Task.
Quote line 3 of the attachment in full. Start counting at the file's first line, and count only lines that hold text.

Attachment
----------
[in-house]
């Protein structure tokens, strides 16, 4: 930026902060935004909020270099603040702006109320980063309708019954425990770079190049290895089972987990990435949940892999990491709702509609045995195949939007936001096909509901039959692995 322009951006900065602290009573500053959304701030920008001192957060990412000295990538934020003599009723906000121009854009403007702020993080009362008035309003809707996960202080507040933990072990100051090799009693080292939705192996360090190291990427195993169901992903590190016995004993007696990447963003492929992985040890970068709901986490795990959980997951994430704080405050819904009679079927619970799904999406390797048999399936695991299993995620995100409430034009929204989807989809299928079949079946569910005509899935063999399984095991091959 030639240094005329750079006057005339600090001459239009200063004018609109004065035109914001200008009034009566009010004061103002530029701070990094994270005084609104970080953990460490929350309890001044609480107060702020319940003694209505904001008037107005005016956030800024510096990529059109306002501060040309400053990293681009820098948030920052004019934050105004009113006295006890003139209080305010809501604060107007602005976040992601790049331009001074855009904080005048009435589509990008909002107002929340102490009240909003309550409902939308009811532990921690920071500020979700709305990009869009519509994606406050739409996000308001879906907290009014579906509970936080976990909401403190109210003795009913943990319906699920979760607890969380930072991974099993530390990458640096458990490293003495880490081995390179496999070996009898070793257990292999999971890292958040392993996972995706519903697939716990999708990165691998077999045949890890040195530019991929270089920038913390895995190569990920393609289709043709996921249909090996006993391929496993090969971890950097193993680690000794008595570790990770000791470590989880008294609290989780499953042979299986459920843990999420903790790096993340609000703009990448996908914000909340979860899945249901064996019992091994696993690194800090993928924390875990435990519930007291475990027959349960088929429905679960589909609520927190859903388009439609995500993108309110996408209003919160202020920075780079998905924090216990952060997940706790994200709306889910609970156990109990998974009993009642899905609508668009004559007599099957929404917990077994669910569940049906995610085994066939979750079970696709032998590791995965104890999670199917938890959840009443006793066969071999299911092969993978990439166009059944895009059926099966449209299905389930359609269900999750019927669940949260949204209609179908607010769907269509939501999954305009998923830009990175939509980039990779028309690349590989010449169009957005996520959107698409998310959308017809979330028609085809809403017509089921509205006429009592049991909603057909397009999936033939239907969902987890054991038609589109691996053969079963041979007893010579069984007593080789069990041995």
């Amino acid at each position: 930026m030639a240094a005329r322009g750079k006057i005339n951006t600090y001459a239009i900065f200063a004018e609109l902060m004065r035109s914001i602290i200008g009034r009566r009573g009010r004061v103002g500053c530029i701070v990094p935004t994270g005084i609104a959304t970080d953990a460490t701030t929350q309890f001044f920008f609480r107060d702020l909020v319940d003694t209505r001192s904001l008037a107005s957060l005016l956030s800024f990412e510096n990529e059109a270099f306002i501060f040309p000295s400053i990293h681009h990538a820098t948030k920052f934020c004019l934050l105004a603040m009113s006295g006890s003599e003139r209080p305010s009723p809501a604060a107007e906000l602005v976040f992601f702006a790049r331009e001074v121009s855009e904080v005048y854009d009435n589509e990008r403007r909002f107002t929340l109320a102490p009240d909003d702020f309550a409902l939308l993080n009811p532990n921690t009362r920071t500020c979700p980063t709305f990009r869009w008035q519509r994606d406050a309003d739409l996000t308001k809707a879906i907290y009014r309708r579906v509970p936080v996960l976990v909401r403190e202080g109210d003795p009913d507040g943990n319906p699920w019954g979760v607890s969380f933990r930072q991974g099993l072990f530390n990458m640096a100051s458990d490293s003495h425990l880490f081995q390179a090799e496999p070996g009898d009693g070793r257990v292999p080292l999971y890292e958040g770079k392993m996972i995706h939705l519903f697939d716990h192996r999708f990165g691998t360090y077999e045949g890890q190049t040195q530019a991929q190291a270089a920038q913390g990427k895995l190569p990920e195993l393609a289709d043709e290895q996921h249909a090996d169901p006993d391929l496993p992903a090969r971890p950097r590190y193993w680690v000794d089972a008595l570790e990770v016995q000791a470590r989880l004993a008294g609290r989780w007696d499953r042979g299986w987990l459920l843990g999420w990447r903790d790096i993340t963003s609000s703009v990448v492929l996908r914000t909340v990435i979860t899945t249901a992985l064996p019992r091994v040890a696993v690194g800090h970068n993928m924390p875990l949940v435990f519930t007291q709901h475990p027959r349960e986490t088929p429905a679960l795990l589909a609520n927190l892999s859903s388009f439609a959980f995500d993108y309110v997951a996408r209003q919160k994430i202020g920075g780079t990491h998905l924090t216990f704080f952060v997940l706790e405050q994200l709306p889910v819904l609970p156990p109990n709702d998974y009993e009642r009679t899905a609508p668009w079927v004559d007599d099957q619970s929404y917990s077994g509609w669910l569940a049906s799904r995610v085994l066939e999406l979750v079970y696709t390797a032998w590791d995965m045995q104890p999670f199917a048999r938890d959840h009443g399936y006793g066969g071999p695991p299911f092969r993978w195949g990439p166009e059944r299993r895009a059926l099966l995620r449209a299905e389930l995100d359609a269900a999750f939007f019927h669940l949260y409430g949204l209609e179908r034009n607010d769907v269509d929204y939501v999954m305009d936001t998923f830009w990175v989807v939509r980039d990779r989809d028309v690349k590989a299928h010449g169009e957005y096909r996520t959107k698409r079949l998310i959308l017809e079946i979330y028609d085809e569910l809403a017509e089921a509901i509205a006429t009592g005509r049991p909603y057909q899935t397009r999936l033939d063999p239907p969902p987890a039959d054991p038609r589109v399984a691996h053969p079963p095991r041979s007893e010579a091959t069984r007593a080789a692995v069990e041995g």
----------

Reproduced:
């Amino acid at each position: 930026m030639a240094a005329r322009g750079k006057i005339n951006t600090y001459a239009i900065f200063a004018e609109l902060m004065r035109s914001i602290i200008g009034r009566r009573g009010r004061v103002g500053c530029i701070v990094p935004t994270g005084i609104a959304t970080d953990a460490t701030t929350q309890f001044f920008f609480r107060d702020l909020v319940d003694t209505r001192s904001l008037a107005s957060l005016l956030s800024f990412e510096n990529e059109a270099f306002i501060f040309p000295s400053i990293h681009h990538a820098t948030k920052f934020c004019l934050l105004a603040m009113s006295g006890s003599e003139r209080p305010s009723p809501a604060a107007e906000l602005v976040f992601f702006a790049r331009e001074v121009s855009e904080v005048y854009d009435n589509e990008r403007r909002f107002t929340l109320a102490p009240d909003d702020f309550a409902l939308l993080n009811p532990n921690t009362r920071t500020c979700p980063t709305f990009r869009w008035q519509r994606d406050a309003d739409l996000t308001k809707a879906i907290y009014r309708r579906v509970p936080v996960l976990v909401r403190e202080g109210d003795p009913d507040g943990n319906p699920w019954g979760v607890s969380f933990r930072q991974g099993l072990f530390n990458m640096a100051s458990d490293s003495h425990l880490f081995q390179a090799e496999p070996g009898d009693g070793r257990v292999p080292l999971y890292e958040g770079k392993m996972i995706h939705l519903f697939d716990h192996r999708f990165g691998t360090y077999e045949g890890q190049t040195q530019a991929q190291a270089a920038q913390g990427k895995l190569p990920e195993l393609a289709d043709e290895q996921h249909a090996d169901p006993d391929l496993p992903a090969r971890p950097r590190y193993w680690v000794d089972a008595l570790e990770v016995q000791a470590r989880l004993a008294g609290r989780w007696d499953r042979g299986w987990l459920l843990g999420w990447r903790d790096i993340t963003s609000s703009v990448v492929l996908r914000t909340v990435i979860t899945t249901a992985l064996p019992r091994v040890a696993v690194g800090h970068n993928m924390p875990l949940v435990f519930t007291q709901h475990p027959r349960e986490t088929p429905a679960l795990l589909a609520n927190l892999s859903s388009f439609a959980f995500d993108y309110v997951a996408r209003q919160k994430i202020g920075g780079t990491h998905l924090t216990f704080f952060v997940l706790e405050q994200l709306p889910v819904l609970p156990p109990n709702d998974y009993e009642r009679t899905a609508p668009w079927v004559d007599d099957q619970s929404y917990s077994g509609w669910l569940a049906s799904r995610v085994l066939e999406l979750v079970y696709t390797a032998w590791d995965m045995q104890p999670f199917a048999r938890d959840h009443g399936y006793g066969g071999p695991p299911f092969r993978w195949g990439p166009e059944r299993r895009a059926l099966l995620r449209a299905e389930l995100d359609a269900a999750f939007f019927h669940l949260y409430g949204l209609e179908r034009n607010d769907v269509d929204y939501v999954m305009d936001t998923f830009w990175v989807v939509r980039d990779r989809d028309v690349k590989a299928h010449g169009e957005y096909r996520t959107k698409r079949l998310i959308l017809e079946i979330y028609d085809e569910l809403a017509e089921a509901i509205a006429t009592g005509r049991p909603y057909q899935t397009r999936l033939d063999p239907p969902p987890a039959d054991p038609r589109v399984a691996h053969p079963p095991r041979s007893e010579a091959t069984r007593a080789a692995v069990e041995g």